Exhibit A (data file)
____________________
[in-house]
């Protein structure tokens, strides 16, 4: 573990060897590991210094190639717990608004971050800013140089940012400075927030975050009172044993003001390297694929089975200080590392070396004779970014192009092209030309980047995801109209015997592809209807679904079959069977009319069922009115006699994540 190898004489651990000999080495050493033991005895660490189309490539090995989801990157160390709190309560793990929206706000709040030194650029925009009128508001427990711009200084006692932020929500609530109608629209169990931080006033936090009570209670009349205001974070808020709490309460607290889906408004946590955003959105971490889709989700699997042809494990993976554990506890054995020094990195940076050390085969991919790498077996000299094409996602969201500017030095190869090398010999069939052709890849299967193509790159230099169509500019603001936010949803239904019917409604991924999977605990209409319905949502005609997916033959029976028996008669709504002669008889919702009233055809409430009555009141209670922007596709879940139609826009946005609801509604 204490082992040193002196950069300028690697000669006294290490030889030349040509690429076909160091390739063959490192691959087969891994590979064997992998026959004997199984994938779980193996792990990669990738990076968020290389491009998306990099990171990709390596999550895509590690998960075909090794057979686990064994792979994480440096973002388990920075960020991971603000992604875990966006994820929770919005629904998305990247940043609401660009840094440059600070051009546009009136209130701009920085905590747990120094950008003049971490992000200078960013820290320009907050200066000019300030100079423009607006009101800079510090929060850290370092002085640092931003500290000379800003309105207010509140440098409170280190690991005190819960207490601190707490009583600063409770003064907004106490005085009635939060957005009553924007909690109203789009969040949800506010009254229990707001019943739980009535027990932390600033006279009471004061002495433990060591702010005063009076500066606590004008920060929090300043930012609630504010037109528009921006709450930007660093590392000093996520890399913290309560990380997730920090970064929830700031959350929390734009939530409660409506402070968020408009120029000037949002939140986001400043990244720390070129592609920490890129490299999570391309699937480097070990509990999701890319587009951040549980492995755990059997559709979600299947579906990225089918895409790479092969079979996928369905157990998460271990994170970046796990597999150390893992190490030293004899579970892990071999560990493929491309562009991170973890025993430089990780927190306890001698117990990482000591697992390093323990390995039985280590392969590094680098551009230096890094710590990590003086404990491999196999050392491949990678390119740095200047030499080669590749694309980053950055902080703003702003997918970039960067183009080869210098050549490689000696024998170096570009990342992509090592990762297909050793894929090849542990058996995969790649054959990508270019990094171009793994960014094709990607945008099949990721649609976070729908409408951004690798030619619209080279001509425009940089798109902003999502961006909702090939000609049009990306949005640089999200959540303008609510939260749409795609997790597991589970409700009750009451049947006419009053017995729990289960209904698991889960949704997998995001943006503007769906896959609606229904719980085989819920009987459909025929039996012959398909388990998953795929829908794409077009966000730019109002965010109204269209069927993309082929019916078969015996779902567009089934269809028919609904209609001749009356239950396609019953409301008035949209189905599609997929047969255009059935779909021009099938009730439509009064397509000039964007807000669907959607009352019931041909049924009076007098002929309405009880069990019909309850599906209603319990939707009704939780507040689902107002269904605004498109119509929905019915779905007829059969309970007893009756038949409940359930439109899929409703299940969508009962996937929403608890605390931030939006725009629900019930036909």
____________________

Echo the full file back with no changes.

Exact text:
[in-house]
């Protein structure tokens, strides 16, 4: 573990060897590991210094190639717990608004971050800013140089940012400075927030975050009172044993003001390297694929089975200080590392070396004779970014192009092209030309980047995801109209015997592809209807679904079959069977009319069922009115006699994540 190898004489651990000999080495050493033991005895660490189309490539090995989801990157160390709190309560793990929206706000709040030194650029925009009128508001427990711009200084006692932020929500609530109608629209169990931080006033936090009570209670009349205001974070808020709490309460607290889906408004946590955003959105971490889709989700699997042809494990993976554990506890054995020094990195940076050390085969991919790498077996000299094409996602969201500017030095190869090398010999069939052709890849299967193509790159230099169509500019603001936010949803239904019917409604991924999977605990209409319905949502005609997916033959029976028996008669709504002669008889919702009233055809409430009555009141209670922007596709879940139609826009946005609801509604 204490082992040193002196950069300028690697000669006294290490030889030349040509690429076909160091390739063959490192691959087969891994590979064997992998026959004997199984994938779980193996792990990669990738990076968020290389491009998306990099990171990709390596999550895509590690998960075909090794057979686990064994792979994480440096973002388990920075960020991971603000992604875990966006994820929770919005629904998305990247940043609401660009840094440059600070051009546009009136209130701009920085905590747990120094950008003049971490992000200078960013820290320009907050200066000019300030100079423009607006009101800079510090929060850290370092002085640092931003500290000379800003309105207010509140440098409170280190690991005190819960207490601190707490009583600063409770003064907004106490005085009635939060957005009553924007909690109203789009969040949800506010009254229990707001019943739980009535027990932390600033006279009471004061002495433990060591702010005063009076500066606590004008920060929090300043930012609630504010037109528009921006709450930007660093590392000093996520890399913290309560990380997730920090970064929830700031959350929390734009939530409660409506402070968020408009120029000037949002939140986001400043990244720390070129592609920490890129490299999570391309699937480097070990509990999701890319587009951040549980492995755990059997559709979600299947579906990225089918895409790479092969079979996928369905157990998460271990994170970046796990597999150390893992190490030293004899579970892990071999560990493929491309562009991170973890025993430089990780927190306890001698117990990482000591697992390093323990390995039985280590392969590094680098551009230096890094710590990590003086404990491999196999050392491949990678390119740095200047030499080669590749694309980053950055902080703003702003997918970039960067183009080869210098050549490689000696024998170096570009990342992509090592990762297909050793894929090849542990058996995969790649054959990508270019990094171009793994960014094709990607945008099949990721649609976070729908409408951004690798030619619209080279001509425009940089798109902003999502961006909702090939000609049009990306949005640089999200959540303008609510939260749409795609997790597991589970409700009750009451049947006419009053017995729990289960209904698991889960949704997998995001943006503007769906896959609606229904719980085989819920009987459909025929039996012959398909388990998953795929829908794409077009966000730019109002965010109204269209069927993309082929019916078969015996779902567009089934269809028919609904209609001749009356239950396609019953409301008035949209189905599609997929047969255009059935779909021009099938009730439509009064397509000039964007807000669907959607009352019931041909049924009076007098002929309405009880069990019909309850599906209603319990939707009704939780507040689902107002269904605004498109119509929905019915779905007829059969309970007893009756038949409940359930439109899929409703299940969508009962996937929403608890605390931030939006725009629900019930036909």